- Posted by Hugo Almeida
- On June 27, 2018
- 0 Comments
Our Hadoop HDP IaaS cluster on Azure uses Azure Data Lake Store (ADLS) for data repository and accesses it through an applicational user created on Azure Active Directory (AAD). Check this tutorial if you want to connect your own Hadoop to ADLS.
Our ADLS is getting bigger and we’re working on a backup strategy for it. ADLS provides locally-redundant storage (LRS), however, this does not prevent our application from corrupting data or accidentally deleting it. Since Microsoft hasn’t published a new version of ADLS with a clone feature we had to find a way to backup all the data stored in our data lake.
We’re going to show you How to do a full ADLS backup with Azure Data Factory (ADF). ADF does not preserve permissions. However, our Hadoop client can only access the AzureDataLakeStoreFilesystem (adl) through hive with a “hive” user and we can generate these permissions before the backup.
Our Hadoop cluster has some distinct points that makes it easier to replicate the “data permissions” for ADLS backup:
- Applications can access Hadoop through Hive layer with “hive” user only. Set
- Applications can only access directly Hadoop for uploading or downloading files to and from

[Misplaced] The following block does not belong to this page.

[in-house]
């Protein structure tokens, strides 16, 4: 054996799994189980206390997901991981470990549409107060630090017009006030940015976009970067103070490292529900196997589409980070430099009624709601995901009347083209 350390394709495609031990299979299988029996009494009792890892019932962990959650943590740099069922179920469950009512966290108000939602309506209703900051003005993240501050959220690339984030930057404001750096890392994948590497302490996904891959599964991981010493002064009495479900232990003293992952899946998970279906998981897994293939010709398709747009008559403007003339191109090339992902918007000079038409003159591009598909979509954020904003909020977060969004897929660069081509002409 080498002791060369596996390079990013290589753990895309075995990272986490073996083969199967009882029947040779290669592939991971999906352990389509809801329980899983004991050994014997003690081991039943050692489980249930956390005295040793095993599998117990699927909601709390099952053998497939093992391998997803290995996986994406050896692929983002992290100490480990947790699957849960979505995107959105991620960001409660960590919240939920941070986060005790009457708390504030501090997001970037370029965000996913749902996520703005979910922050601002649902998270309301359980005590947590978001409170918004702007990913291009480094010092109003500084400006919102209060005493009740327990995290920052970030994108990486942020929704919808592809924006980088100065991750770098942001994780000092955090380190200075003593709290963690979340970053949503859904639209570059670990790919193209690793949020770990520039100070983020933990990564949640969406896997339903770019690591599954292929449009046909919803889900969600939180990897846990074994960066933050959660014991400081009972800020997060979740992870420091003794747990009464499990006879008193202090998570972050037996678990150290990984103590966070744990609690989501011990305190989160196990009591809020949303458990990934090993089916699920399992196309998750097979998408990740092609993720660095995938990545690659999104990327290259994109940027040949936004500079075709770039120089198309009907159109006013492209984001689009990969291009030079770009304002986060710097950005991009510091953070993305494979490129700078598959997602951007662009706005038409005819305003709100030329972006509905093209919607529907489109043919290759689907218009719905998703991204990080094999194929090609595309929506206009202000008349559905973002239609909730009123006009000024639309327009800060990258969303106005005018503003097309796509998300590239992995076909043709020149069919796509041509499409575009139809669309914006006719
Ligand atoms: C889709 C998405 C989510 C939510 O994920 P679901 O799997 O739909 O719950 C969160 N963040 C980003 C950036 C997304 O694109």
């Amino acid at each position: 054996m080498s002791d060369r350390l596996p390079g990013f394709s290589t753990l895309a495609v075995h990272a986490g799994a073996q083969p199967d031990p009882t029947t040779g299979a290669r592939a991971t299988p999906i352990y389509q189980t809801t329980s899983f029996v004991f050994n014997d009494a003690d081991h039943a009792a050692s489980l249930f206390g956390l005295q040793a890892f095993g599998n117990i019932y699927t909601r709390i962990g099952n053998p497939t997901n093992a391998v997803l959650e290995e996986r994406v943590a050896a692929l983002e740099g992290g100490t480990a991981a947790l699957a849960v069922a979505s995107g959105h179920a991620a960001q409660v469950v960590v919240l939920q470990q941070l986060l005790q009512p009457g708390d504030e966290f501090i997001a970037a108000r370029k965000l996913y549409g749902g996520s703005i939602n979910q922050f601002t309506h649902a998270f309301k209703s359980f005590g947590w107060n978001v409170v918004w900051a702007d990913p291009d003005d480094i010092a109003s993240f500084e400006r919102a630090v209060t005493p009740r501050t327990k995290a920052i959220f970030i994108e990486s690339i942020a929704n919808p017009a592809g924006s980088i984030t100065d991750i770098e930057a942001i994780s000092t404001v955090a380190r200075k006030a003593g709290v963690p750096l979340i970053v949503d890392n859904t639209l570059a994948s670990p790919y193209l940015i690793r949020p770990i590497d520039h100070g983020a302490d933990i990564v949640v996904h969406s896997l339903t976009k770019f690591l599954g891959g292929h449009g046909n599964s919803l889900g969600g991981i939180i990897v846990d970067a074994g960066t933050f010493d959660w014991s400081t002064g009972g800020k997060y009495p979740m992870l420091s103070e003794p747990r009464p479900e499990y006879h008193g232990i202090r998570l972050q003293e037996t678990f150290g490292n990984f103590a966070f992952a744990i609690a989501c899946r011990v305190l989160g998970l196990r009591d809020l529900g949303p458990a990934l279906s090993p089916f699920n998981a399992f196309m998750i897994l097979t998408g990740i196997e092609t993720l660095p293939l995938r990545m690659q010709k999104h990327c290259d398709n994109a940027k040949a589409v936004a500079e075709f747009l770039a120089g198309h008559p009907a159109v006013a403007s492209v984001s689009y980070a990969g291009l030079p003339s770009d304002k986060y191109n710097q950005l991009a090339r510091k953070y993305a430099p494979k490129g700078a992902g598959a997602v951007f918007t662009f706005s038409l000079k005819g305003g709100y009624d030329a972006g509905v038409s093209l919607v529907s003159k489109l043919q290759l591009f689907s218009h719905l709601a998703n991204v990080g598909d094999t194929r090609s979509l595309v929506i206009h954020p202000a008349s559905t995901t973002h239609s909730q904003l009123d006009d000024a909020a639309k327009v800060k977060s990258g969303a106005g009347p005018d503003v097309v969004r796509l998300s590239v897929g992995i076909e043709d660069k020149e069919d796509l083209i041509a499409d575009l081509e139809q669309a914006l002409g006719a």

- Hive permissions inheritance is set to true.
Let’s get started!
Create a new ADLS and define ADLS Data Permissions
After creating your new ADLS, open Data Explorer, then the “Access” button on the root folder. Afterwards, click the “Add” button to select the same identity that has access to the original ADLS and has the credentials configured in your core-site.xml file. Select the adequate permissions.
Creating your ADF pipeline
I won’t get into much more detail since there are several tutorials out there about ADF, just make sure you create 2 linked services, 2 data sets and your pipeline with a simple copy activity.
Some notes for your pipeline creation:
use service principal authentication for your linked services
Create two data sets with binary copy enabled
Create a “Copy” activity with the “Copy file recursively” option enabled and the copy behavior set to “Preserve hierarchy” and run your pipeline
In this case we had a solid throughput of 152 MB/s
Set other permissions
If you need to give rwx permissions to other users on your /tmp folder you can use an hdfs command or Azure Portal to do that.
We recommend to use the
hdfs dfs -setfacl command because it gives you more flexibility, just make sure to give owner access in ADLS IAM tab to your Hadoop user.
hdfs dfs -setfacl -m -R default:other::rwx,other::rwx /tmp
Point your default file system to your new ADLS
fs.defaultFS to your new ADLS url in core-site.xml
Update your Hive metastore
Some of the entries in the Hive metastore database contain references to Hadoop. After changing the default file system to our new ADLS we need to update the old values using the Hive MetaTool:
hive --config /etc/hive/conf/conf.server --service metatool -updateLocation adl://sink.azuredatalakestore.net adl://source.azuredatalakestore.net --verbose
We’ve tried to use DistCp with all the tuning options and permissions preservation, and it created a perfect copy, however the performance was very poor with almost 14 hours of backup for 1.2TB of data. We believe it is because we have very small files (we use ORC tables in hive with partitioning) and we have a very complex folder structure that does not help in MR jobs.